Is Your Eight Weight Line Really Eight Weight?
When you buy an 8-weight flyline, is it really an eight weight? Or a nine? Or an 11? Read this if you are curious.
For tournament anglers, the weight and "break strength" of their lines and leaders are critical. In the case of fly anglers, the "weight" of their line (which is never likely to break on its own) is what is measured. The problem? Manufacturers make claims that their line is heavier than the numbers they print on their packages?
Why? This article from FishAndFly.com talks about the interest in their SalmoLogic section. It's very interesting, and if you're a serious fly angler that's thinking about tournaments in your future (or one that already participates) this story could be the difference between a win and a might-have-won.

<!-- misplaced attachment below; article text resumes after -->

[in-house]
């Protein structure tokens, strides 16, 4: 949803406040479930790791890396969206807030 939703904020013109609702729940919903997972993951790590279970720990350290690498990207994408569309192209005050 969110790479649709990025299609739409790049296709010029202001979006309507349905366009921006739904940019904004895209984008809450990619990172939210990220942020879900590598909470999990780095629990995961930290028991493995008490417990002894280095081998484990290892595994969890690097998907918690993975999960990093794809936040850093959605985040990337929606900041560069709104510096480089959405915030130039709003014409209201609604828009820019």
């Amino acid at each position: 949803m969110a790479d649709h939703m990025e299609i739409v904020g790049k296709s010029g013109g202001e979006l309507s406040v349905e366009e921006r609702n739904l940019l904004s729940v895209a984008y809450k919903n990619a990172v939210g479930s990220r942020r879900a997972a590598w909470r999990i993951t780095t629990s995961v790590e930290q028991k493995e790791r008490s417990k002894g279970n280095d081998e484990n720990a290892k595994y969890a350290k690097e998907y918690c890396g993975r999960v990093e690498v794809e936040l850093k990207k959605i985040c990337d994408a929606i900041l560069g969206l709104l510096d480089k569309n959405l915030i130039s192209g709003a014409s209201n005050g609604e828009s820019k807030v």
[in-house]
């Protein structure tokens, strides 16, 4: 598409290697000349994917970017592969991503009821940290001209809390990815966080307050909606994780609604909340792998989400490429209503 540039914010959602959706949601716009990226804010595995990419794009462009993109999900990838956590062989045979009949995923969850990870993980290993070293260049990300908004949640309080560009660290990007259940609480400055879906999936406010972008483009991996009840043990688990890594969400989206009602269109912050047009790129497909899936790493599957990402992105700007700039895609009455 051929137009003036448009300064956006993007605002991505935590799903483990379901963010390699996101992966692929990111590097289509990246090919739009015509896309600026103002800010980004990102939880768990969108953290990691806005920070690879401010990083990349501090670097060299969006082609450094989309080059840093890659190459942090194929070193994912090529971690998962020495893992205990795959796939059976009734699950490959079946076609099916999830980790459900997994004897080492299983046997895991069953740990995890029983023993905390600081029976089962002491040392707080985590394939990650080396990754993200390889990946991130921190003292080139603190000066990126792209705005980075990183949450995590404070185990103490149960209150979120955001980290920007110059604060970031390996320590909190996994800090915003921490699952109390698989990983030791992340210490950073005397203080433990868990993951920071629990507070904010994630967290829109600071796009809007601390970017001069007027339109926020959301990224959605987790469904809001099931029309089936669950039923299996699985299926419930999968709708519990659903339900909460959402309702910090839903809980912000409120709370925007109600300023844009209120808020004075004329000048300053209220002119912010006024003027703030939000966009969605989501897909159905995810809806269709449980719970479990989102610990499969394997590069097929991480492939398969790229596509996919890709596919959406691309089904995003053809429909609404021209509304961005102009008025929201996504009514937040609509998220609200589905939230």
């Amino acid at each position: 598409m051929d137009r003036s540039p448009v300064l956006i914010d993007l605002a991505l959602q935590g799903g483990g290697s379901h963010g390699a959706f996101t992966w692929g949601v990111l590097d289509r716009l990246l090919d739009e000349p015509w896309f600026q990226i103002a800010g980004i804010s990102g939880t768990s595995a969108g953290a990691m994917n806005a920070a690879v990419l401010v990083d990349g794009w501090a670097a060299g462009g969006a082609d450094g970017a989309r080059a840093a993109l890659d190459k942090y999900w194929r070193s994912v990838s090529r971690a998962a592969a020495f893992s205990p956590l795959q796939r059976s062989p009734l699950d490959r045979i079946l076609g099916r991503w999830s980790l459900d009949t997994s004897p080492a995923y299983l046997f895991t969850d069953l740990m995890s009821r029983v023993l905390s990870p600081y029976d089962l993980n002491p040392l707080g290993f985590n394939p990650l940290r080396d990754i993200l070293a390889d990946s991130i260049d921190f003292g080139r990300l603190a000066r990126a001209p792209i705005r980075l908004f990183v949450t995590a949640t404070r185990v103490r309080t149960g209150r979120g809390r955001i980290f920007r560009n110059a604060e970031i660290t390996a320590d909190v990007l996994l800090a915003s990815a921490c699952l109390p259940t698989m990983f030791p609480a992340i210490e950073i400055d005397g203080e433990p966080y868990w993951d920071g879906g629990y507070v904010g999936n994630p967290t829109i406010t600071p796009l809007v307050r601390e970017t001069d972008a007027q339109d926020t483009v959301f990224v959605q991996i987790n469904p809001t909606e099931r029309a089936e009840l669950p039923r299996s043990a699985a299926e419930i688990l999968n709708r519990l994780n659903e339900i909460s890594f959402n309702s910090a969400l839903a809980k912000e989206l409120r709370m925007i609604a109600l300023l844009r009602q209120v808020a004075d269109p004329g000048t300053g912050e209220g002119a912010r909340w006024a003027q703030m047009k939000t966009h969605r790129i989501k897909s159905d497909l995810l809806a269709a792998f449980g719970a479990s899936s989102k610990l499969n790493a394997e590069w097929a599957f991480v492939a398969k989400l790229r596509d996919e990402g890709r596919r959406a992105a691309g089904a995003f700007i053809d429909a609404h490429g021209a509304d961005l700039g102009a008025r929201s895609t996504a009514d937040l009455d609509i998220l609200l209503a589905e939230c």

We all know that the “rating” system for rods, reels and lines is a universal mess. The AFTM system is being openly abused by some manufacturers where they deliberately sell fly lines heavier than the AFTM rating that is on the box. Some even boast about it in their blurb! The related AFFTA system for Spey Lines has never taken off and was even more confusing. To cap it all there is no such thing as an agreed AFTM measurement for rods or reels which means that the maker can say whatever AFTM they feel like on those. The same sort of thing is happening in golf too – each brand wants its 5-irons (for example) to hit further than other brands– so what do they do?
The whole story is here.